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NG HAN GUAN
|Rare and beautiful…Lecturer Geoffrey Benjamin’s
gets some loving repair work from harpsichord maker Carey Beebe (left).
THERE is no better way to perform and appreciate music that is a few hundred years old than with instruments of its time.
So think the 16 members of the American Bach Soloists. And they should know, having been hailed by critics as “the best American specialists in early music”.
The critically-acclaimed group will perform in Singapore for the first time tomorrow, to help raise funds for the Asian Civilisations Museum being launched in February at the former Tao Nan School in Armenian Street.
The charity gala will be attended by Mrs Goh Chok Tong, with proceeds to be used for acquiring artifacts for the museum.
Using instruments such as the baroque flute, baroque oboe, the lute and the harpsichord, the group will perform early music in the playing and singing styles of Bach’s time.
But for this trip, the group’s artistic and music director, Jeffrey Thomas, had to keep his harpsichord at home because it was difficult to transport.
The instrument, says the tenor and harpsichord player in a phone interview from San Francisco, is as big as a grand piano.
Thomas, who founded the American Bach Soloists in 1989, says much effort and muscle were applied to find a harpsichord that was in tip-top shape for the Singapore concert.
Organisers traced the rare instrument to the home of Associate Professor Geoffrey Benjamin, a National University of Singapore sociology lecturer, and his well-know anthropologist wife, Dr Vivienne Wee.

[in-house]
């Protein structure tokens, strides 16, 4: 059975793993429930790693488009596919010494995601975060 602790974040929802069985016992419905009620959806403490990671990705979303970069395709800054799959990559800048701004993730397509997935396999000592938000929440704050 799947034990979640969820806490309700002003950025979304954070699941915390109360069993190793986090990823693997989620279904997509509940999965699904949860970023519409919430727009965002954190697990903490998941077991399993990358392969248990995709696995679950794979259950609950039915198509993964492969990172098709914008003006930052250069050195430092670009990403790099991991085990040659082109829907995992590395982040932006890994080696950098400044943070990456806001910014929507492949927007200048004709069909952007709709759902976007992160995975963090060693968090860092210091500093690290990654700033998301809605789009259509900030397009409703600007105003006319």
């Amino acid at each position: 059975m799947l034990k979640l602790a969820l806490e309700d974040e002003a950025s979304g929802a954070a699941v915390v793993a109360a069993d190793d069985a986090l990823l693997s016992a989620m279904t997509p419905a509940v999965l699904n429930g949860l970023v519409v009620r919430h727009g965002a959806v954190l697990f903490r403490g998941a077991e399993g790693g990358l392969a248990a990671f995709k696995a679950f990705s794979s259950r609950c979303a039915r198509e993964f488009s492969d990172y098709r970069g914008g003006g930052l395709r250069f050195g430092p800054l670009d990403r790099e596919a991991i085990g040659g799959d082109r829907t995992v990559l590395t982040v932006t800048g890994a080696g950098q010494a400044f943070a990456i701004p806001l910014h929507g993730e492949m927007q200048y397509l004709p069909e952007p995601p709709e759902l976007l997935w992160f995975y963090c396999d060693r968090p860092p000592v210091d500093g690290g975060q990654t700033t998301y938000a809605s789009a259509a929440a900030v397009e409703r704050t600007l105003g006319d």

Prof Benjamin owns and plays other old instruments such as the baroque flute and recorder. He had bought the harpsichord in Britain in 1981.
He thinks it was made in an authentic 18th-century French style as it was discovered in France in the ’70s.
The only original parts are the case work and the Louis XVI stand, he adds.
On Saturday, the instrument had a mini-makeover by well-known harpsichord maker Carey Beebe, who flew in to repair the soundboard.
For the concert, said Prof Benjamin, it was adjusted “to a ‘well-tempered’ but unequal tuning of the kind favoured until the middle of the last century, maintaining the different key colours valued by the earlier composers.”
All this pampering should be a bonus to Dr Wee who, says her husband, is the one who plays the instrument.
The American Bach Soloists will perform at the Victoria Concert Hall tomorrow at 8 pm. Tickets at $30, $60, and $100 are available at Sistic outlets. Call 348-5555 or fax 440-6784.
Article by Rebecca Lim
The Straits Times October 1 1996
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